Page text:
Available options on select models include a power liftgate, automatic headlights, automatic wipers, running boards, a trailer tow package, rear parking and cross-traffic sensors, blind-spot monitoring, second- and third-row sunshades, a rearview camera, a navigation system with real-time traffic, Bluetooth phone and streaming audio, a nine-speaker sound system, iPod integration, a rear-seat entertainment system, heated second-row seats, a heated steering wheel and an auto-dimming rearview mirror.
Performance & mpg
All 2011 Dodge Grand Caravan models are powered by a new 3.6-liter V6 that produces 283 hp and 260 pound-feet of torque. Power is sent to the front wheels via a six-speed automatic transmission. In Edmunds testing, the 2011 Grand Caravan accelerates from zero to 60 mph in 8.3 seconds -- about a half-second slower than the Honda Odyssey and Toyota Sienna.
Standard safety features for the 2011 Dodge Grand Caravan include active front head restraints, driver knee airbags, full-length side curtain airbags, front-seat side airbags, antilock disc brakes, stability control and traction control. Optional features include a blind-spot monitoring system, rear parking and cross-traffic sensors and a rearview camera.
In Edmunds brake testing, the Grand Caravan came to a stop from 60 mph in 130 feet -- an average distance for a minivan.
The multiple mechanical changes make the 2011 Dodge Grand Caravan a contender. But segment leaders like the Honda Odyssey and Toyota Sienna are still steps ahead through their enhancements for 2011. By comparison, the Grand Caravan lacks some of the refinement found in the Honda and Toyota. The engine, while powerful, sounds and feels rougher, with an odd whistling noise under deceleration. The six-speed automatic transmission does an admirable job of keeping power on tap, but gearchanges can be jarring. Steering is slightly heavier and the suspension is a bit less compliant as well. On the highway, we also detected creaks and squeaks, although nothing compared to the outgoing model.
The 2011 Dodge Grand Caravan's interior represents a significant improvement over its predecessors. The new one-piece dash and center stack look less like they come from a delivery truck, and the overall workmanship also achieves a higher standard of quality.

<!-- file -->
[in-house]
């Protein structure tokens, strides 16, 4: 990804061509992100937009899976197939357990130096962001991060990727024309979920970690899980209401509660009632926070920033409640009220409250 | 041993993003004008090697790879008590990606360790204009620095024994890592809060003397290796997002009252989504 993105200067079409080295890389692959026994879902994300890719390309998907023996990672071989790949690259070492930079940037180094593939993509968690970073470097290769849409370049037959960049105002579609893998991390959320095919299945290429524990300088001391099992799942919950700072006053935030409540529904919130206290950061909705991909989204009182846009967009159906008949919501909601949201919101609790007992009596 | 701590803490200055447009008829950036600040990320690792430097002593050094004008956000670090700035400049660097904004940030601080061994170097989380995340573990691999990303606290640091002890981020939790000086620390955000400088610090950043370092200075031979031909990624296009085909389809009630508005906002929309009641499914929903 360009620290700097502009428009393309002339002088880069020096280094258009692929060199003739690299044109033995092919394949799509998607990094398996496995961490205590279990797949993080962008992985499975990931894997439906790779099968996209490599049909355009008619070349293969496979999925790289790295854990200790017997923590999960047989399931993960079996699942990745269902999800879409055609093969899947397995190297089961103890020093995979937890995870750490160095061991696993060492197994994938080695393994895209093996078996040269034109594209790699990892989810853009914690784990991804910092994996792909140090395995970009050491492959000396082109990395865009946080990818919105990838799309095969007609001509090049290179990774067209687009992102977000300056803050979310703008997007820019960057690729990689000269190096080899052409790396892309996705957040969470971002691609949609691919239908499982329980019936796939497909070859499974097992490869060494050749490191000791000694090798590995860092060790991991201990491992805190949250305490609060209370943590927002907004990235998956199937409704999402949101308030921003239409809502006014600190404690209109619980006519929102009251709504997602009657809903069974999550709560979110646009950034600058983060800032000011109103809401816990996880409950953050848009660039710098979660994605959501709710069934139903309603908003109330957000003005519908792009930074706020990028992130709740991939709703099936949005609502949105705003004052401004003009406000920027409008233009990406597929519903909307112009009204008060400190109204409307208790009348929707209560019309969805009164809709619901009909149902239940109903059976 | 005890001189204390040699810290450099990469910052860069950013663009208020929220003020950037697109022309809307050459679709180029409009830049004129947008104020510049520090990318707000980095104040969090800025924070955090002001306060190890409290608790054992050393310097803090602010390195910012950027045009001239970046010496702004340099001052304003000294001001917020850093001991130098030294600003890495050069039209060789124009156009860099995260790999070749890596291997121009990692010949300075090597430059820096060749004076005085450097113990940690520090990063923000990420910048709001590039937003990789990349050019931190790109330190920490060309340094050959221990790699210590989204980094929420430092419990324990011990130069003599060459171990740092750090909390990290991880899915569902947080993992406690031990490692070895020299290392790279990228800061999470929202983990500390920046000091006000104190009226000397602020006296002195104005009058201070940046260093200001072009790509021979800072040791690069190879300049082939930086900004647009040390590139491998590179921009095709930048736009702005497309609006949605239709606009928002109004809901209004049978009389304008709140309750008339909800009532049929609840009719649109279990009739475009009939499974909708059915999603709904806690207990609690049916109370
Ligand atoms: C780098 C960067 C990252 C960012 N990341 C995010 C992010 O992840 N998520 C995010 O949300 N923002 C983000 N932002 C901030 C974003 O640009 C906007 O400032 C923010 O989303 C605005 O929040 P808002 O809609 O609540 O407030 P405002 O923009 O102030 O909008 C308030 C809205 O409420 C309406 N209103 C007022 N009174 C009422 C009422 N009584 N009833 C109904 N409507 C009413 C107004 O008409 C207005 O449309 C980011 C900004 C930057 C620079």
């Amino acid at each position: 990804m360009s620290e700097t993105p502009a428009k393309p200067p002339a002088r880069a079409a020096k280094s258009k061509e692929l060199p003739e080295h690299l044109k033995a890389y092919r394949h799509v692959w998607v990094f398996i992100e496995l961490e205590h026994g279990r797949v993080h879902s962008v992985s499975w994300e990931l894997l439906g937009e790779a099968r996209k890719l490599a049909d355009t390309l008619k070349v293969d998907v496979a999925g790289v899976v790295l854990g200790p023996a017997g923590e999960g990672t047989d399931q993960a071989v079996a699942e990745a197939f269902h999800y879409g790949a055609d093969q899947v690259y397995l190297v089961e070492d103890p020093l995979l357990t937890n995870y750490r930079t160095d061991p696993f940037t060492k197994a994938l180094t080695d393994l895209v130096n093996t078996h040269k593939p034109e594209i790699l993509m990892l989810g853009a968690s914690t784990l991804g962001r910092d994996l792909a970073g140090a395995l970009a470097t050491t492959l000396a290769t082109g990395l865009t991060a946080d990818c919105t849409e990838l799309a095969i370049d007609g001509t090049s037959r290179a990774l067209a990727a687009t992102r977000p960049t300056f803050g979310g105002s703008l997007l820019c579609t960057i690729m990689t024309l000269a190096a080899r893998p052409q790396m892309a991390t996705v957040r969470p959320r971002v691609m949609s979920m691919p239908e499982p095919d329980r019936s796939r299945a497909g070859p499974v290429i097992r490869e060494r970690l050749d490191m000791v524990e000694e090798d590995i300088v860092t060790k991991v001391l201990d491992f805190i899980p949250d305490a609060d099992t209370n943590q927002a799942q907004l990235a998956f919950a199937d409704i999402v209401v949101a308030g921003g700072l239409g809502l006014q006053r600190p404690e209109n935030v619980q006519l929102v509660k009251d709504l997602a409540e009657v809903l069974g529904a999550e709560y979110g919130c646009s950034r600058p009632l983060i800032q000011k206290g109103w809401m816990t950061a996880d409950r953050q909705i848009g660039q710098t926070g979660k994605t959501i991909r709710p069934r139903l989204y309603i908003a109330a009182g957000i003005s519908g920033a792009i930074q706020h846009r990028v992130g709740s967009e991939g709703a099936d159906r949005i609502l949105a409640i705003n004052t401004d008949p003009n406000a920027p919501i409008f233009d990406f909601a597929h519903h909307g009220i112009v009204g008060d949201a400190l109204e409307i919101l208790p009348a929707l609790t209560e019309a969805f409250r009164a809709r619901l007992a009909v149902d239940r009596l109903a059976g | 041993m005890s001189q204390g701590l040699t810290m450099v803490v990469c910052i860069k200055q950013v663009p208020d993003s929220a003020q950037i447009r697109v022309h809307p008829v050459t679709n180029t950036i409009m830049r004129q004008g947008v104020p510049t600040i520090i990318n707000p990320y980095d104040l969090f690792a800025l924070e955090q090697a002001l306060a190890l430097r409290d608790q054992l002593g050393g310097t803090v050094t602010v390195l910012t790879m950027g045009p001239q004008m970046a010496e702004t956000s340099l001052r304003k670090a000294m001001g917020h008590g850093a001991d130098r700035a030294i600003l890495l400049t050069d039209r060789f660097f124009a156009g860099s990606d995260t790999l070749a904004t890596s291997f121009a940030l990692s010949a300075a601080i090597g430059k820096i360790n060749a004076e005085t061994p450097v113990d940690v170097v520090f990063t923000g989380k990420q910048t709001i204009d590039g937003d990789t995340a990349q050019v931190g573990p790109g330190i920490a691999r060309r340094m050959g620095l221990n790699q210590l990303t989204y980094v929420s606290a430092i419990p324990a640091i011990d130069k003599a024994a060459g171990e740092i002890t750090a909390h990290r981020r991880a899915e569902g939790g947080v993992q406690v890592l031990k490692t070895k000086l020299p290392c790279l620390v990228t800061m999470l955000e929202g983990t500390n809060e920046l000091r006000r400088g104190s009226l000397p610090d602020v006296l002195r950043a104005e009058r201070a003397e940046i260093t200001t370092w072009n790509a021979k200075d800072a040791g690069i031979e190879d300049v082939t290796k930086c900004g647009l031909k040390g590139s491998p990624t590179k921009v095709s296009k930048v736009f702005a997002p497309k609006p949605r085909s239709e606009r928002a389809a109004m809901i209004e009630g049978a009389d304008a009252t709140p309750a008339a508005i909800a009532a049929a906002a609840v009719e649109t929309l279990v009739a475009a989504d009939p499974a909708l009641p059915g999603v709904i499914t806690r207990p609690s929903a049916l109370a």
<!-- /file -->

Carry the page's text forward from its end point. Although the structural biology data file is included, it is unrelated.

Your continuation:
The bottom cushions of the second-row seats are slightly low to the floor, but they are tilted back slightly to make the seating position comfortable for passengers with long legs. The third-row seats are also comfortable, but generally only for smaller adults, as headroom is limited. The rear quarters afford easy access thanks to a wide opening behind the middle row. Several Edmunds editors of different heights have noticed a lack of legroom for the driver, however.
Unlike other minivans that require the removal of the middle row of seats to achieve maximum cargo capacity, the Grand Caravan benefits from its Stow 'n Go second-row seats that fold flat into the floor. Operating these seats is fairly simple, and only a quick tug of a strap and a few gentle yanks are required to make them disappear into the floor. The third-row seats fold into a deep cargo well, but require several more steps to transform. Luggage space behind the rear seats is a generous 33 cubic feet. Stowing all seats opens up 143.8 cubes, comparable to other minivans.
Edmunds expert review process
This review was written by a member of Edmunds' editorial team of expert car reviewers. Our team drives every car you can buy. We put the vehicles through rigorous testing, evaluating how they drive and comparing them in detail to their competitors.
We're also regular people like you, so we pay attention to all the different ways people use their cars every day. We want to know if there's enough room for our families and our weekend gear and whether or not our favorite drink fits in the cupholder. Our editors want to help you make the best decision on a car that fits your life.